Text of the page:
Take a dash of pop, add a little jazz, and stir in some Latin beats and you have the music style of Joy Mover.
Originally from Boston, Mover has been associated with the music industry for years. She has now released her self-titled debut album which combines six original compositions with five covers. A fine group of musicians are in support including trumpet/sax/flute player Ira Sullivan, guitarist John Paul, keyboardist Mike Levine, saxophonist Bob Mover, and an assortment of session players.
Her sound can best be described as light jazz as her vocals float above the rhythms. It reminds me of Sergio Mendes’ early work with Brasil 66. Her voice has a sultry quality, which is perfect for the style.
There are two distinct halves to the album. The original songs have a smoother and more polished sound while the covers have a very intimate feel to them. The original compositions are tracks one through five and number seven. She probably should have moved “Home Sweet Home” into the number six position and emphasized the two different types of style and presentation.
Mover may be a vocalist but she has the ability to write interesting and at times complex music. Her original material has a vocal style that ties the various songs together. Whether it is the gentle nature of “If I Could Tell You,” the Latin percussion of “Maria’s Song,” the piano lines of “Midnight Oil,” or the up-tempo lightness of “Only the Wind,” her vocals move smoothly over the sound and slick production, which provides cohesiveness.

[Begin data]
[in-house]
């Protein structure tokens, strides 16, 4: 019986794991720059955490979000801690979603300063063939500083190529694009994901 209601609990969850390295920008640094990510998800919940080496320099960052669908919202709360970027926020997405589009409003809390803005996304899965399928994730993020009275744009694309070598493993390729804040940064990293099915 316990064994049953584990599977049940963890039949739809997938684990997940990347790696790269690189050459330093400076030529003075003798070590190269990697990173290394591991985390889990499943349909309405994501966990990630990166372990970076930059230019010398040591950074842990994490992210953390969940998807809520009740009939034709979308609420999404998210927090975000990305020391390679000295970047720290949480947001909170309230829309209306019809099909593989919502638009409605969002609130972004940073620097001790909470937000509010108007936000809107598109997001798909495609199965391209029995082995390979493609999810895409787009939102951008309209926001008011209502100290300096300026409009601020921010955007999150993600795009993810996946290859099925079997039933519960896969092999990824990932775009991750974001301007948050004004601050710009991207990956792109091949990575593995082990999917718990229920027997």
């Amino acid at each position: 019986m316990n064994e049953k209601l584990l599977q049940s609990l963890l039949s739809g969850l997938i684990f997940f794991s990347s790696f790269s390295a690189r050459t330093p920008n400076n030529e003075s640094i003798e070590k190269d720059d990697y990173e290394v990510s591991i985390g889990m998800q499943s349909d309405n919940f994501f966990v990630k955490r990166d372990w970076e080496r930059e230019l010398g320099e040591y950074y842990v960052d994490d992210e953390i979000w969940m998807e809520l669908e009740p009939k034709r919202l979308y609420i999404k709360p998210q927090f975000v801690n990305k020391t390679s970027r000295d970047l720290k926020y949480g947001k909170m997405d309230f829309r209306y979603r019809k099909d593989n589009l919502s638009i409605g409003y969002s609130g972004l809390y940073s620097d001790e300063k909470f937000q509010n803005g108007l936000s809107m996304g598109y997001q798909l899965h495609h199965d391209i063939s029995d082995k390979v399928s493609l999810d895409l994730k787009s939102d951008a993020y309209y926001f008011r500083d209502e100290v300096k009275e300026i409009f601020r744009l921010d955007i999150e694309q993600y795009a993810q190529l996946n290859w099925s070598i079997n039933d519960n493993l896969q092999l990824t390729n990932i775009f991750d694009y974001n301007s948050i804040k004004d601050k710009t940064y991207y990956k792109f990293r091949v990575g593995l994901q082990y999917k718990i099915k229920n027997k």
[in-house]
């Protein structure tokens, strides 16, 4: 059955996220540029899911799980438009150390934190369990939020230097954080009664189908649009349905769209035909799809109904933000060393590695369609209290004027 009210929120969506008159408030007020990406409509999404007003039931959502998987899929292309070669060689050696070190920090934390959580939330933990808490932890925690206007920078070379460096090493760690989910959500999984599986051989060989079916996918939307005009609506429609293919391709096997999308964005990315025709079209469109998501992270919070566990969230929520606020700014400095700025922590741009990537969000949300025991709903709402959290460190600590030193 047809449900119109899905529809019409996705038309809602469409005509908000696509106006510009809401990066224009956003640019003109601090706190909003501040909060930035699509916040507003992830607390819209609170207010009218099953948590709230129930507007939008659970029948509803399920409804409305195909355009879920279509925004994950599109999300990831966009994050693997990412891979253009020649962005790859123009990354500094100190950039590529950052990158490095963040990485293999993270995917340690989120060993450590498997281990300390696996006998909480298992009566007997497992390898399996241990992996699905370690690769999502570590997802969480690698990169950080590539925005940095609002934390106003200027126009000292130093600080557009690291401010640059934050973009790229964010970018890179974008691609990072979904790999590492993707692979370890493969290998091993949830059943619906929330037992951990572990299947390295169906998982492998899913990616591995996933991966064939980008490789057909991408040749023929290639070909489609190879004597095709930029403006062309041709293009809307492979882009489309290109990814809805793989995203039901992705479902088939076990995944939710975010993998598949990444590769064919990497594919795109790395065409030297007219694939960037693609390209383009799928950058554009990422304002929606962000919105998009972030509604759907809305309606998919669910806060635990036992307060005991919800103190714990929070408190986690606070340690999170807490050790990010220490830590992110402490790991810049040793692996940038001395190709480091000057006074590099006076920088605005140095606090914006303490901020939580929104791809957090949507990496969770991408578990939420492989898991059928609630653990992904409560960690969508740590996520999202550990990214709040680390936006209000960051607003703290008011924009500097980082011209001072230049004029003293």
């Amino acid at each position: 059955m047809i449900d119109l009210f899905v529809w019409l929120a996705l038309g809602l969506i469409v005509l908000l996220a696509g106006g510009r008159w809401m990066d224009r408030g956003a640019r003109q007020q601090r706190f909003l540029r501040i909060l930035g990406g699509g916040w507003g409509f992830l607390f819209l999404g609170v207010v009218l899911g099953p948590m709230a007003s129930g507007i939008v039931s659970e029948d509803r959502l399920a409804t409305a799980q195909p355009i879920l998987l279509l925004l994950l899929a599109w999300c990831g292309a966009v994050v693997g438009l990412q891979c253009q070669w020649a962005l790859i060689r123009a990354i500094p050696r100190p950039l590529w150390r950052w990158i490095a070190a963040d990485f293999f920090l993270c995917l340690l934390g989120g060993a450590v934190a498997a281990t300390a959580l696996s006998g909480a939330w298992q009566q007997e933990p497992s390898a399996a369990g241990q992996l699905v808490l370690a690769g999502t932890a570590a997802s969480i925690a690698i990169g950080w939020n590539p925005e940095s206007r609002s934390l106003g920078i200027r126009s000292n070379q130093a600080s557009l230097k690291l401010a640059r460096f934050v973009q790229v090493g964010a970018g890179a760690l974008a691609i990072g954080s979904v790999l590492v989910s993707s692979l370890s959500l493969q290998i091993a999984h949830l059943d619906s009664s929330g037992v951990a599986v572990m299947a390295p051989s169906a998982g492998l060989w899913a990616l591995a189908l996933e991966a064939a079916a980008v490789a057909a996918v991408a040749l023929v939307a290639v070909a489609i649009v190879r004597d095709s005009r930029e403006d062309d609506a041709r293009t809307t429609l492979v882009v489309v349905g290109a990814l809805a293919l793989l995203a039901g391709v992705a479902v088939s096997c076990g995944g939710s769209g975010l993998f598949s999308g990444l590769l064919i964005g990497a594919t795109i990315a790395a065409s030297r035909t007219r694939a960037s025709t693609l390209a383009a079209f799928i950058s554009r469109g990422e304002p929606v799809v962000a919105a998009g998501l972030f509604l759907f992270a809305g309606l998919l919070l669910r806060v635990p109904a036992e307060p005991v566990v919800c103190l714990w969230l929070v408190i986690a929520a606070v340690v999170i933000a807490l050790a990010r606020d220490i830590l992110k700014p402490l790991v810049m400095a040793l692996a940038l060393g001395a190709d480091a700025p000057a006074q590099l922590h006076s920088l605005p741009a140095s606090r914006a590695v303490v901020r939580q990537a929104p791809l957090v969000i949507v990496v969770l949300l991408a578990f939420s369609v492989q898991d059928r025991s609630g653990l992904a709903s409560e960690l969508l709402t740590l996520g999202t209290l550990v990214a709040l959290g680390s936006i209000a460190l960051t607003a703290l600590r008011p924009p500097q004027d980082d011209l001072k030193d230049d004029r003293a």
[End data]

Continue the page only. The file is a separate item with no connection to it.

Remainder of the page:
The cover songs make you think of a small, smoky lounge late at night as the music has a more subtle appeal. I could do without the rap intro to “Till There Was You” but the heart of the song is a gentle presentation with the dual saxophones of Sullivan and her brother who has played with the likes of Charles Mingus and Chet Baker. “Fever” is right out of the Peggy Lee songbook with a sultry vocal by Mover. “Dream a Little Dream of Me” is the simplest song as she slows the tempo down, which enables her to caress the lyrics.
The singer’s take on the Antonio Carlos Jobim classic “Corcovado” is the track that combines the best of the several styles that inhabit the album. The bass and percussion foundation, with Sullivan’s flute play floating in and out, provide the perfect backdrop for her south of the border type of jazz vocals.
Joy Mover has released a fine debut album. Her ability to fuse several styles serves her well and her ability to create lyrics and music look ahead to a bright future. It all adds up to a fine listen for anyone who wants to let their mind wander for a spell.